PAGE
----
Situating a discussion enables students to connect what they and others say to their current coursework, but it does little to make the discussion more engaging, respectful and/or generative. To increase the engagement and impact of a discussion, teachers also must find a way for the discussion to generate an outcome of some sort. It must produce something of clear value for students and their work and/or development in the course.

Valuing a discussion requires creating a result that students will use as part of their coursework -- in doing their homework, writing a paper or preparing for a test. A result can be as simple as developing a list of key terms with definitions that might be on an upcoming exam. Or it might be as complex as requiring students to respond to one of the ideas from the discussion in an upcoming paper. Valuing discussions does entail turning over some of the knowledge production for the course to students themselves and offering them a bit of agency over what they respond to and/or learn. Doing so makes the discussion more significant to students, both in terms of the actual act of having it and in terms of the impact it will have on the course.

Returning to my previous example of my freshman composition course, I have students generate as part of the discussion about failed writings a list of reasons why writing can fail. As students share their ideas, I engage with them, teasing out individual aspects of the text that failed and that could apply to other failed texts -- such as a text not engaging its audience or being structured in a way that confused the writer’s arguments. I list all of these on the board. Then, once the discussion is over, I have students select from the brainstormed list two ways that they feel they have failed as writers. They then use those two things to start to brainstorm potential moments to write about in their failed personal writing narrative.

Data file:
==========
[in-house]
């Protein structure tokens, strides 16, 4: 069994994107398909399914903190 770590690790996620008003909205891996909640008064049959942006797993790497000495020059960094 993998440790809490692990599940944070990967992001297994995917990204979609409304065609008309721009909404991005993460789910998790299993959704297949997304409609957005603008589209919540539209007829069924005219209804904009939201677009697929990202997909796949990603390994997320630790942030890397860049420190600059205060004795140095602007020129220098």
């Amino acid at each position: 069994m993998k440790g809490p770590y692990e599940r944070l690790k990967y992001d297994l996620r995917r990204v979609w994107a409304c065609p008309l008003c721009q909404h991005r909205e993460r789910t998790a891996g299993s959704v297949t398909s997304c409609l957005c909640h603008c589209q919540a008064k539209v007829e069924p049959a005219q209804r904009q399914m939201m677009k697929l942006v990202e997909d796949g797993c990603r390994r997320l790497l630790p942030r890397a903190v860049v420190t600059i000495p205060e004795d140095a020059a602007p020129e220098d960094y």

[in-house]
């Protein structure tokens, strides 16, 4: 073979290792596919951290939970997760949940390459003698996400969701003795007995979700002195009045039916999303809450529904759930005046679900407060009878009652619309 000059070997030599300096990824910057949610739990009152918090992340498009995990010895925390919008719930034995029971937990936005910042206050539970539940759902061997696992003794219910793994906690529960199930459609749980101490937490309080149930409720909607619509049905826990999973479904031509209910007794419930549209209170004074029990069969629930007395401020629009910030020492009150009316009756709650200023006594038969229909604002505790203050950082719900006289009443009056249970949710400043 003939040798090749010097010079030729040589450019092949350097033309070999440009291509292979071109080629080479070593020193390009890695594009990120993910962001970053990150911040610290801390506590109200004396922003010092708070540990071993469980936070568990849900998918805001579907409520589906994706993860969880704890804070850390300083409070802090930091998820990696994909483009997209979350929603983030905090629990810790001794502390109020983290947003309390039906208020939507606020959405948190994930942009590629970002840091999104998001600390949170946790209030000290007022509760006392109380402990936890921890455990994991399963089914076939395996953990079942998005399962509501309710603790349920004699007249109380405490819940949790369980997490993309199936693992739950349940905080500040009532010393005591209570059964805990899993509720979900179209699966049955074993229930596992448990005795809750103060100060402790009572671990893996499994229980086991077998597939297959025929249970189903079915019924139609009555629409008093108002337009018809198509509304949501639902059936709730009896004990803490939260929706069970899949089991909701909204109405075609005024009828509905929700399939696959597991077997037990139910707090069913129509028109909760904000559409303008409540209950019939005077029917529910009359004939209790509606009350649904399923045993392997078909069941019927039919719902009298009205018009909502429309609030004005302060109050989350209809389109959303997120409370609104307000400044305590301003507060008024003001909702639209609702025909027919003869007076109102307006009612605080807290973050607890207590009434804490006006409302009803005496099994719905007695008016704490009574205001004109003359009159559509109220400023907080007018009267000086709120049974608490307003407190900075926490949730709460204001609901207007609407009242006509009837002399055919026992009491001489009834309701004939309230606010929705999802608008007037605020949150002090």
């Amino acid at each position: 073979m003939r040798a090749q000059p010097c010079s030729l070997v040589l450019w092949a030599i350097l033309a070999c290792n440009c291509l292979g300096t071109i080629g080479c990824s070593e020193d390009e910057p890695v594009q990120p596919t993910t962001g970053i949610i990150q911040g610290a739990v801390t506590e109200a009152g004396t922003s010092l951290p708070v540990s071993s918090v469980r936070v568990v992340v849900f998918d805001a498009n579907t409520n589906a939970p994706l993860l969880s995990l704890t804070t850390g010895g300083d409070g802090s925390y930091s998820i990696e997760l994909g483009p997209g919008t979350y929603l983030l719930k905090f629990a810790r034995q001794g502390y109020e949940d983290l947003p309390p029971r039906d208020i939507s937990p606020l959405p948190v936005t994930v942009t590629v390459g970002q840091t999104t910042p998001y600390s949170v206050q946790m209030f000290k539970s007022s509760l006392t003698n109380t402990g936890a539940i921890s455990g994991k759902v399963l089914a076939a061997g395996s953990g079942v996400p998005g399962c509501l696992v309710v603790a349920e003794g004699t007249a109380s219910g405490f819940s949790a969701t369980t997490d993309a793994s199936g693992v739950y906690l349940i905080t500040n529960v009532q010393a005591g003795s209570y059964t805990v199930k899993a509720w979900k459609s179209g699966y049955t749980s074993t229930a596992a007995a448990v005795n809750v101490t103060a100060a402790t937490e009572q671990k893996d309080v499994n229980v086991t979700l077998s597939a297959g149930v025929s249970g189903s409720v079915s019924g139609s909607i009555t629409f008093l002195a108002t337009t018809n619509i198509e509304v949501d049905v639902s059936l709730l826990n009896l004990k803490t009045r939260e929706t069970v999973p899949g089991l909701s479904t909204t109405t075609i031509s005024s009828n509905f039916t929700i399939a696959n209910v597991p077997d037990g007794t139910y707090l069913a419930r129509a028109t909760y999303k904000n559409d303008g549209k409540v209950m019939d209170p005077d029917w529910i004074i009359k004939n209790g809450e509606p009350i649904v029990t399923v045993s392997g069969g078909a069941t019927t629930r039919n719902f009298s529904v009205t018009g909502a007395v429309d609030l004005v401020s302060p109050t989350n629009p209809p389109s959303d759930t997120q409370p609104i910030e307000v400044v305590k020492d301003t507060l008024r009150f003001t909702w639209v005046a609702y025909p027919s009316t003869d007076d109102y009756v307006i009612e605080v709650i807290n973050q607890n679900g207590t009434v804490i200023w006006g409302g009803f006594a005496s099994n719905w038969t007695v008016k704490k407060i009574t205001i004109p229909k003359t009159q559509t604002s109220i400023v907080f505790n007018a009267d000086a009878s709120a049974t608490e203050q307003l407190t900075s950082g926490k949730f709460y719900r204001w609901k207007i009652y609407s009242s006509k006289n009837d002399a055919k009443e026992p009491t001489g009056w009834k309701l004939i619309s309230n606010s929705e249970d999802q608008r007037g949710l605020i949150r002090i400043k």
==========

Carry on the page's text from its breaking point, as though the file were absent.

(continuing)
In generating the list and then brainstorming their papers based on the list, students experience a tangible value for the discussion. The discussion becomes a form of invention for their papers. It generates something that they use as part of the continuing coursework for the personal narrative.

I preface the discussion explaining this. I note that the discussion will conclude with a brainstorm list of ideas that they will use to help them develop their narrative. Valuing a discussion increases student engagement and focus: they are, as part of the discussion, generating something they and their classmates will clearly apply to their work.

In sum, instructors need to be explicit with students about how and why they are holding class discussions. When teachers lurch into a discussion without generating a situation or value for it, they force students to develop their own situation and value -- often those that are different than what the teacher intended.

So we need to both develop a situation and value for each discussion we hold and clearly explain both to students before each discussion. That will enable students to better participate in and learn from a conversation. It can also help us as instructors better manage the challenges of teaching this coming fall.